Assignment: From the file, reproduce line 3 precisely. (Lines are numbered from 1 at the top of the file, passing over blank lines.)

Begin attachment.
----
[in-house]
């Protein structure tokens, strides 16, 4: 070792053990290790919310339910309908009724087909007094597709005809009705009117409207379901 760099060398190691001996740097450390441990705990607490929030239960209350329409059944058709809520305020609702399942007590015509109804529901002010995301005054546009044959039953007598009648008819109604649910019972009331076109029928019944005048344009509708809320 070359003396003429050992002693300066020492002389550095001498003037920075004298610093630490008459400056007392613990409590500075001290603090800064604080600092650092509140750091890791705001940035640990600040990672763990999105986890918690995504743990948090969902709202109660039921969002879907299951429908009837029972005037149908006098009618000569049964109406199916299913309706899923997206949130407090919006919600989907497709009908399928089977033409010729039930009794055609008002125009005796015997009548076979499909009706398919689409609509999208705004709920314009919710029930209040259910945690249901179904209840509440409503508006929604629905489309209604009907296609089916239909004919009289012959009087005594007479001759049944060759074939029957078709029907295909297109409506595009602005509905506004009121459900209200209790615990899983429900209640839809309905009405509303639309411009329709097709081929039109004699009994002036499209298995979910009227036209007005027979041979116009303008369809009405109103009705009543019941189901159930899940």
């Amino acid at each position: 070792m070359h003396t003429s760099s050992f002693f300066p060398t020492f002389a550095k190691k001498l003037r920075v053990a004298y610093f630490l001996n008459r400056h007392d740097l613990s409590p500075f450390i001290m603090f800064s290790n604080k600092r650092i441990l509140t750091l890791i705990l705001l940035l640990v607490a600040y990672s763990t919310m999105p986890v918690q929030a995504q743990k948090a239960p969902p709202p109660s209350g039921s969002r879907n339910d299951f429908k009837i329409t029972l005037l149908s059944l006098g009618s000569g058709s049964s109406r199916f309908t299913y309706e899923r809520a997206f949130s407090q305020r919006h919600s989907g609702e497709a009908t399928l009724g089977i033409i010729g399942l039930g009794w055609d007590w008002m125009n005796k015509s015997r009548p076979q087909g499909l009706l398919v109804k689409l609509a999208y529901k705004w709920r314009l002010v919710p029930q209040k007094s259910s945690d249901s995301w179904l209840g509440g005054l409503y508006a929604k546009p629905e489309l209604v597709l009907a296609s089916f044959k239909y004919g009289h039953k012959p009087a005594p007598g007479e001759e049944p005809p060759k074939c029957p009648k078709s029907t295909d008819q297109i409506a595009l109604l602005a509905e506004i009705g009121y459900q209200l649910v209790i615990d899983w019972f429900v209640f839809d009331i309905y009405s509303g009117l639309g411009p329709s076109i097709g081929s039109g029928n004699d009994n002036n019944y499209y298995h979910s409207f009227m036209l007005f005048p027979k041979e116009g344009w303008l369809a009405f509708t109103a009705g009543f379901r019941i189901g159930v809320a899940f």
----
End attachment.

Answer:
């Amino acid at each position: 070792m070359h003396t003429s760099s050992f002693f300066p060398t020492f002389a550095k190691k001498l003037r920075v053990a004298y610093f630490l001996n008459r400056h007392d740097l613990s409590p500075f450390i001290m603090f800064s290790n604080k600092r650092i441990l509140t750091l890791i705990l705001l940035l640990v607490a600040y990672s763990t919310m999105p986890v918690q929030a995504q743990k948090a239960p969902p709202p109660s209350g039921s969002r879907n339910d299951f429908k009837i329409t029972l005037l149908s059944l006098g009618s000569g058709s049964s109406r199916f309908t299913y309706e899923r809520a997206f949130s407090q305020r919006h919600s989907g609702e497709a009908t399928l009724g089977i033409i010729g399942l039930g009794w055609d007590w008002m125009n005796k015509s015997r009548p076979q087909g499909l009706l398919v109804k689409l609509a999208y529901k705004w709920r314009l002010v919710p029930q209040k007094s259910s945690d249901s995301w179904l209840g509440g005054l409503y508006a929604k546009p629905e489309l209604v597709l009907a296609s089916f044959k239909y004919g009289h039953k012959p009087a005594p007598g007479e001759e049944p005809p060759k074939c029957p009648k078709s029907t295909d008819q297109i409506a595009l109604l602005a509905e506004i009705g009121y459900q209200l649910v209790i615990d899983w019972f429900v209640f839809d009331i309905y009405s509303g009117l639309g411009p329709s076109i097709g081929s039109g029928n004699d009994n002036n019944y499209y298995h979910s409207f009227m036209l007005f005048p027979k041979e116009g344009w303008l369809a009405f509708t109103a009705g009543f379901r019941i189901g159930v809320a899940f």